The US healthcare system’s gradual but steady shift towards value-based care has unleashed a new wave of opportunities for health IT vendors of all stripes. As we described last week, one market that has just begun to open up is connected health – the application of technology to connect the various pieces of the healthcare system (people, tools, facilities, and so on) in a way that enables delivery of ongoing, virtual care as needed across a patient population.
We are pleased to share our latest research on this market in the form of a new insight report: Connected Health: Opportunities and Challenges in Remote Patient Monitoring (RPM.) Distilling insights from numerous stakeholders from across the healthcare system – payers, providers, and vendors, the report provides concise guidance on how to leverage RPM to optimize and extend healthcare delivery. Readers and CAS subscribers will find the following:
A Detailed Overview of the Connected Health Model
We’ve included a deeper examination of each step of the process, featuring specific examples from best-in-class vendors and delivery systems, as well as examples of how these layers are evolving in the face of shifting technology and payment landscapes. Our goal is to provide healthcare executives with a balance of practical insight (e.g. the state of EHR integration) and an understanding of where the individual pieces of the model are heading (e.g. the role of machine learning and automation).
Rather than pull market sizing numbers out of thin air, we’ve opted for an approach that offers a top-level classification of numerous genres of vendors who make up the supply side of this market. In addition, with an analysis of market trends, pricing, and the major product development trends, it is our hope to arm prospective buyers of RPM systems with a practical guide to get started.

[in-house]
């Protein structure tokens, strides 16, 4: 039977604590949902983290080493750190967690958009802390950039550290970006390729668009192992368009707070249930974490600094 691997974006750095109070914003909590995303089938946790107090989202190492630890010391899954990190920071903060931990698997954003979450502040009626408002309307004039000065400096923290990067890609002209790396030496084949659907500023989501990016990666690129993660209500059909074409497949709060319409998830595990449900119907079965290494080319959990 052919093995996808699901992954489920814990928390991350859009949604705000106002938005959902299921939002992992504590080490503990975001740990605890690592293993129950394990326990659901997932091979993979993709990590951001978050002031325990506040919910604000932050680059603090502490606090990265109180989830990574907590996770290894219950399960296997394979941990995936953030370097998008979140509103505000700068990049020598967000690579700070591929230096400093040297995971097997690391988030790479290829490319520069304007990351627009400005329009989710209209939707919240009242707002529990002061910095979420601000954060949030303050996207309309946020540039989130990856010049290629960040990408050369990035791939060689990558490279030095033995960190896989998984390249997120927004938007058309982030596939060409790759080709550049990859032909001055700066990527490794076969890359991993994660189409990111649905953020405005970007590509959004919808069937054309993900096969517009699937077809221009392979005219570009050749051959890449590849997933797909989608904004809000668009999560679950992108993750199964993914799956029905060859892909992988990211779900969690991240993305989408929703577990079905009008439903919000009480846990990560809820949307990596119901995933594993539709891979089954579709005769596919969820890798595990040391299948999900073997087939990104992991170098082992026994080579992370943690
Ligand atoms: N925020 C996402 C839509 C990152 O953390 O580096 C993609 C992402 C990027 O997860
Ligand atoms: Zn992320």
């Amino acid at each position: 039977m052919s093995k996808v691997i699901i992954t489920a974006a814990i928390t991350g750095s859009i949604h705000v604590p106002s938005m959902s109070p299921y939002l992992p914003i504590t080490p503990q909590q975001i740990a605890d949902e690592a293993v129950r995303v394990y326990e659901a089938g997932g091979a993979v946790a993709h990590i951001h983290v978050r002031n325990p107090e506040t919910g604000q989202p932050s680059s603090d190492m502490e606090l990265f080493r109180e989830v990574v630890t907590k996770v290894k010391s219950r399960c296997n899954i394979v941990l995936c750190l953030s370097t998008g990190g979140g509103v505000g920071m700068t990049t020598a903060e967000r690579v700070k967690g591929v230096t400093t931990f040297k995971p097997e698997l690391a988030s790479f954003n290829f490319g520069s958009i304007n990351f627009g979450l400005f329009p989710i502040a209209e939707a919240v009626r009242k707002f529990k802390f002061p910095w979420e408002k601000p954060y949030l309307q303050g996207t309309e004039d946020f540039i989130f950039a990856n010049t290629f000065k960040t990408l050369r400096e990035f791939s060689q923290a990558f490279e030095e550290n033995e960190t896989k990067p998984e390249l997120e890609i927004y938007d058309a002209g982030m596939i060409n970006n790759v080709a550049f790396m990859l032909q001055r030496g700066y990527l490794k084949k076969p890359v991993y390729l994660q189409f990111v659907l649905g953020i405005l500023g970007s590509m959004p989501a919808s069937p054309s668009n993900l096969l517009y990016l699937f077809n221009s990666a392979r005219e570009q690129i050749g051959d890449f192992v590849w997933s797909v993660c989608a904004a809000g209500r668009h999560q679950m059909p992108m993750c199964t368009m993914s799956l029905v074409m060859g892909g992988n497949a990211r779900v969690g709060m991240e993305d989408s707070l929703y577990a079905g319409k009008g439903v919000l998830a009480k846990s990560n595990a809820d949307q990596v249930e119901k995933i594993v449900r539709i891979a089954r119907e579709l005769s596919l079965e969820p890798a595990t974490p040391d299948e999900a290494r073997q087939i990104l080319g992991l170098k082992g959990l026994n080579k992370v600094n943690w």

As always, what’s good for the goose is good for the gander – vendors, consultants, and other purveyors of connected health will also benefit in this report’s content:
- What does the shift towards technology platforms from the likes of major vendors (IBM and Medtronic, Philips and Salesforce, DexCom and Google) mean?
- What role is today’s EHR vendor playing in this space (spoiler alert – not a central one), and how is that set to evolve over the next few years?
- What are some of the major incentive programs out there that might help subsidize an investment in connected health?
Insights and Takeaways
We’ve distilled the insights, advice, and anecdotes we gathered from our interviews into a set of recommendations and takeaways. These span from advice on how to interpret results of a vendor’s pilot study, to leveraging existing technology assets (e.g. IVR, patient portals, call centers), to some of the key principles of successful deployments as seen at leading institutions like Partners Healthcare, Mercy, and Geisinger.
The effective deployment and use of RPM can significantly extend the care delivery chain optimizing and automating care processes outside of the exam room. This will be crucial for HCOs of all sizes as the industry moves to value-based care. Despite this promise, the market has yet to fully coalesce into clearly defined and packaged solutions for provider adoption. Vendors are working feverishly to address this issue through partnerships and internal development. There remains much work to be done by both end-user organizations and vendors in setting up, customizing, and operationalizing these new models of care. This report provides will provide stakeholders with the most relevant guidance available today to guide their own journey to enable RPM.